Proposal would raise Washington Co. residential water and sewer bills 3%

March 13, 2012|By HEATHER KEELS |

HAGERSTOWN — A public hearing will be held on proposed water-and-sewer rate hikes, as well as a plan to shorten the notice period before utility service is turned off for customers who do not pay their bills, the Washington County Board of Commissioners decided Tuesday.

The average county water-and-sewer residential customer’s bill would increase by about 3 percent, or an additional $8.05 per quarter, under the proposal, said Julie Pippel, the county’s director of environmental management.

The proposed changes to notice procedures would give late accounts three notices and at least 42 days before shutoff, as opposed to four notices and at least 72 days under current practice. The plan would also change when the county would charge delinquent-account fees.

The rate hikes are lower than projected by a county model that called for stabilized increases of 4 percent per year through at least 2020, County Administrator Gregory B. Murray said.

“There has been some shift in operational protocols (and) there has been at least a little bit of growth on the system,” Murray said in explaining the lower-than-anticipated rate increase.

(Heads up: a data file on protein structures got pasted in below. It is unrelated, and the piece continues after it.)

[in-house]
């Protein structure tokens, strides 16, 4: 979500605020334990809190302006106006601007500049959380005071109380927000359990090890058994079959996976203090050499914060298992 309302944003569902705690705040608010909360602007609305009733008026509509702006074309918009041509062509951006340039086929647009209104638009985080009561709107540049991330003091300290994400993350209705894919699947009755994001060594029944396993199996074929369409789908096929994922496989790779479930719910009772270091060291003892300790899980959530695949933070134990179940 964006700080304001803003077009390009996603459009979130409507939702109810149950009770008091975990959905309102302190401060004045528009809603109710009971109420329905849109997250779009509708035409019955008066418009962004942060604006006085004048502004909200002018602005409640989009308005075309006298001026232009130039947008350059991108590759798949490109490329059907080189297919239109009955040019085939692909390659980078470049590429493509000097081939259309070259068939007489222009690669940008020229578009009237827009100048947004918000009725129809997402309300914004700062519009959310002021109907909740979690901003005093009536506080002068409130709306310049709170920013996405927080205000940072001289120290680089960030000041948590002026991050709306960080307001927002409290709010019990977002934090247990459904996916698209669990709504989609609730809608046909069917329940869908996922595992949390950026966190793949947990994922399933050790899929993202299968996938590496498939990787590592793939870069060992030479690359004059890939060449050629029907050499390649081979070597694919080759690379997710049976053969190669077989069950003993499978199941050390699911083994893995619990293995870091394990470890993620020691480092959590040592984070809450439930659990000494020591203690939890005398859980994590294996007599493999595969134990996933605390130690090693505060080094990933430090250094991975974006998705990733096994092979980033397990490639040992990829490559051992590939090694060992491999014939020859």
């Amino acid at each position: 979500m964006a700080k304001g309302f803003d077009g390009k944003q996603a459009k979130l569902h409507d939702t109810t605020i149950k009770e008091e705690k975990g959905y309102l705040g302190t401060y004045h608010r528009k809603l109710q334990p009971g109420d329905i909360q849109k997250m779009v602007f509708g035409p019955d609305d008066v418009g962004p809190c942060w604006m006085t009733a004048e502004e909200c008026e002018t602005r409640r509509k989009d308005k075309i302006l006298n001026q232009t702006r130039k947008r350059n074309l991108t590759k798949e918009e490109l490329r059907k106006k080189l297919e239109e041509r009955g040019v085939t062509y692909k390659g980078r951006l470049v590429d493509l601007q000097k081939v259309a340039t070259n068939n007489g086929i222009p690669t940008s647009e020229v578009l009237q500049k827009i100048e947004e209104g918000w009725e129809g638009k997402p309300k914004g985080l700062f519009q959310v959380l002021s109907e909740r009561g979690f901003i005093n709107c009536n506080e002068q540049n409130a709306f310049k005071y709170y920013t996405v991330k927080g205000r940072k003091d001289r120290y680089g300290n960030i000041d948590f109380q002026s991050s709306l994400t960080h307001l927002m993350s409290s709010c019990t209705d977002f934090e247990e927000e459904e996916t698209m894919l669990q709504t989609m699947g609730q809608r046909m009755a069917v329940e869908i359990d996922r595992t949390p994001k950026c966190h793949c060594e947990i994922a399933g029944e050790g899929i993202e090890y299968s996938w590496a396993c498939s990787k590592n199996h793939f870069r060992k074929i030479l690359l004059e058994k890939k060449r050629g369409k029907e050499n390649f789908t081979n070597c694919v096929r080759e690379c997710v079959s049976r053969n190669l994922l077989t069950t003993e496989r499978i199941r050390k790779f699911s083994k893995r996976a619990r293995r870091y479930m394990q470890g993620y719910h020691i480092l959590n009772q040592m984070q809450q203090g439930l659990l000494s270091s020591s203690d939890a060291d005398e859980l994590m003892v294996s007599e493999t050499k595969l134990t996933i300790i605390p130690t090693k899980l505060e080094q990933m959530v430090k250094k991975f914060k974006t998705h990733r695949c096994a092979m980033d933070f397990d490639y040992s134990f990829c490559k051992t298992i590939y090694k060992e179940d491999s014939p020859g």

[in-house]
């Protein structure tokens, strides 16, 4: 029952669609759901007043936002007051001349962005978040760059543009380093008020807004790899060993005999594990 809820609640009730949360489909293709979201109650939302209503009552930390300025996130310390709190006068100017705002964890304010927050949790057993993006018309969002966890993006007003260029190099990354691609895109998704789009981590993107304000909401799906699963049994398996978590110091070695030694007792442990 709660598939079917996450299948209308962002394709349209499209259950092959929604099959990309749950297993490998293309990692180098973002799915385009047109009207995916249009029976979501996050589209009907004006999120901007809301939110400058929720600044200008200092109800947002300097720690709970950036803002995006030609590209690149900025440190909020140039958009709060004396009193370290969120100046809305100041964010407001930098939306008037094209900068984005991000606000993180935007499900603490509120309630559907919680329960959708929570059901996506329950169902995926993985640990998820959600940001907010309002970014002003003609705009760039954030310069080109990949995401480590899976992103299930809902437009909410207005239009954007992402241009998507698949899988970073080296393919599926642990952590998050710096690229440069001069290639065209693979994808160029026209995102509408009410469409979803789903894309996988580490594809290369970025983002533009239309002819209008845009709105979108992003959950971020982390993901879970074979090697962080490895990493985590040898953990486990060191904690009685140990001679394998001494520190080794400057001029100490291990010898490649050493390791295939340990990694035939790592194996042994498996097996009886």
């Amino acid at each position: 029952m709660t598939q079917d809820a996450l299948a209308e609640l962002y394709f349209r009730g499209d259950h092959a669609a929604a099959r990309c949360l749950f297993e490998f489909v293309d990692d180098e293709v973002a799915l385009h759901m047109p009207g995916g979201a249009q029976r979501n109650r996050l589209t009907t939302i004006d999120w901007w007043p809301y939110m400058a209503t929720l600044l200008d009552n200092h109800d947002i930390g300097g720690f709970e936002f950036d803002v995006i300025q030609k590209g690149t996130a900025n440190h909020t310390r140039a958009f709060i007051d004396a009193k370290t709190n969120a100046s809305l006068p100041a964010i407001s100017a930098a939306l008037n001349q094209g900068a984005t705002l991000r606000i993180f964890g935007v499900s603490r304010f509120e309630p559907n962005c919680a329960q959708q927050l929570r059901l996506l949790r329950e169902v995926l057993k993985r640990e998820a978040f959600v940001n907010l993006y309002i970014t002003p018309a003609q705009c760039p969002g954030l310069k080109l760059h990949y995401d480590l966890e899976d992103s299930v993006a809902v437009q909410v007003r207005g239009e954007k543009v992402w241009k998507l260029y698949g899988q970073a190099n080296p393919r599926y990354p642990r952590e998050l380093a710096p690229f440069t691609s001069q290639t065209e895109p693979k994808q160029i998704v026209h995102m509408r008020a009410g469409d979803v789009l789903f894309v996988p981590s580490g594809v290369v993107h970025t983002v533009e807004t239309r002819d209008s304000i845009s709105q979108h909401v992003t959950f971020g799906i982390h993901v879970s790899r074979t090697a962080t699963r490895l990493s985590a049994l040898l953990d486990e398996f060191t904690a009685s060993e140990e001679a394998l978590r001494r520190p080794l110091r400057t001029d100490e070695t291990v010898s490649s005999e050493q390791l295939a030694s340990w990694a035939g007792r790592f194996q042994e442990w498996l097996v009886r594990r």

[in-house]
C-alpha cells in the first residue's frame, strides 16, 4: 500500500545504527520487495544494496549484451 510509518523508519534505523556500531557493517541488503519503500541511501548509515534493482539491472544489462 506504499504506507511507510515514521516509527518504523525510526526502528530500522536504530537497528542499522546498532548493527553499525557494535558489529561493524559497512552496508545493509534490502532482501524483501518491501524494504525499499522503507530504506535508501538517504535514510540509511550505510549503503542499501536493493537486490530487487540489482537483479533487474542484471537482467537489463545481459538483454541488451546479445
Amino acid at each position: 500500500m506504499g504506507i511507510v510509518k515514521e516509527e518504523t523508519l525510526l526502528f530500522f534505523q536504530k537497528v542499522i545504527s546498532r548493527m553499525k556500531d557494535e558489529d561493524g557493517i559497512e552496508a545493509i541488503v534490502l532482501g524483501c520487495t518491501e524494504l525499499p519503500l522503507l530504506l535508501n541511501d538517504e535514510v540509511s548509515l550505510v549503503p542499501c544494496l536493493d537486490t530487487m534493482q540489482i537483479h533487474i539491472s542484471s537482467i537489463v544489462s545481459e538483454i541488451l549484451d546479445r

The rate hikes would include increases to both the base rates and rates per additional volume, which vary for different types of customers.

For the typical residential customer using 12,00 gallons of water per quarter, the quarterly water bill would increase from $141.80 to $146.01 — an increase of $4.21 or 3 percent. The quarterly sewer bill would increase from $131.12 to $134.96 — an increase of $3.84 or 2.9 percent, Pippel said.

Explaining the proposal to change procedures for delinquent accounts, Murray said: “We basically send out a bill to pay, then we send out one that says, ‘We mean it.’ Then we send out another one that says, ‘We really mean it.’ Then we send out another one that says, ‘We really, really mean it.’ So by that point, they have a second bill, and they’re already two cycles behind on payment.”

The changes would allow the county to work out a collection plan before the next bill comes out. The county has various ways of working with those who are struggling, such as working with the Community Action Council, he said.

Pippel said some customers routinely wait to pay until they get their final notice — a door hanger giving them 48 hours’ notice before shutoff.

The proposed changes to delinquent-account fees bring those fees more in line with actual expenses, Murray said.

Currently, once the final 48 hours have passed without payment, the county charges a flat fee of $120 for sewer-only customers, $30 for water-only customers, or $150 for water and sewer customers.

The proposal is to charge a $30 delinquent account charge when the 48-hour door notice is posted to cover the cost of delivering it, then charge $50 if service is actually shut off, plus another $50 when it is turned back on. If the shutoff or turn-on are during non-business hours, that fee would be $75.

The commissioners voted 4-0 to take the rate increases and delinquent account changes to a public hearing. Commissioner John F. Barr was absent.

A date for the hearing has not been set.

The changes are part of the county’s fiscal 2013 budget, which the commissioners typically approve in May.

Fiscal 2013 begins July 1.

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